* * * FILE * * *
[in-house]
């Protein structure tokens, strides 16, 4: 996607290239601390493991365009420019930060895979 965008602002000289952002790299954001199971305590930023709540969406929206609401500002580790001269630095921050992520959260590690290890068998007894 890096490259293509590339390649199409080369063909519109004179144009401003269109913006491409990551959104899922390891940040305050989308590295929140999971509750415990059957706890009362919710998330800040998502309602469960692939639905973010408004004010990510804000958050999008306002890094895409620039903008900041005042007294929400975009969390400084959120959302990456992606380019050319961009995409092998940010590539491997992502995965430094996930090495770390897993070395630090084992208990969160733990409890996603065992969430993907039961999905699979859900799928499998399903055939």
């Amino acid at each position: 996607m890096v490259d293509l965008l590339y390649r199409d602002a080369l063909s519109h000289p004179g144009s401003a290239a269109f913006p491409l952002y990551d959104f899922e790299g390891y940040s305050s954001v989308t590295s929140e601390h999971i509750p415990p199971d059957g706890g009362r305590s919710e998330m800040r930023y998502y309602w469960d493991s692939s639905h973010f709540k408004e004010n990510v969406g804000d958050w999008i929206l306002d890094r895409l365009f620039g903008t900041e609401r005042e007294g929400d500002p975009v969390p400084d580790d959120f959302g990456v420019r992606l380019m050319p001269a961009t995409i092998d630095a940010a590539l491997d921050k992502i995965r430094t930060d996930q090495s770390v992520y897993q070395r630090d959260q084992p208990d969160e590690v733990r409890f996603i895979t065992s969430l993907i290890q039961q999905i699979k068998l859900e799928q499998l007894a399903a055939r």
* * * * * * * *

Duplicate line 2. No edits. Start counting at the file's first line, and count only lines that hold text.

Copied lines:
């Protein structure tokens, strides 16, 4: 996607290239601390493991365009420019930060895979 965008602002000289952002790299954001199971305590930023709540969406929206609401500002580790001269630095921050992520959260590690290890068998007894 890096490259293509590339390649199409080369063909519109004179144009401003269109913006491409990551959104899922390891940040305050989308590295929140999971509750415990059957706890009362919710998330800040998502309602469960692939639905973010408004004010990510804000958050999008306002890094895409620039903008900041005042007294929400975009969390400084959120959302990456992606380019050319961009995409092998940010590539491997992502995965430094996930090495770390897993070395630090084992208990969160733990409890996603065992969430993907039961999905699979859900799928499998399903055939």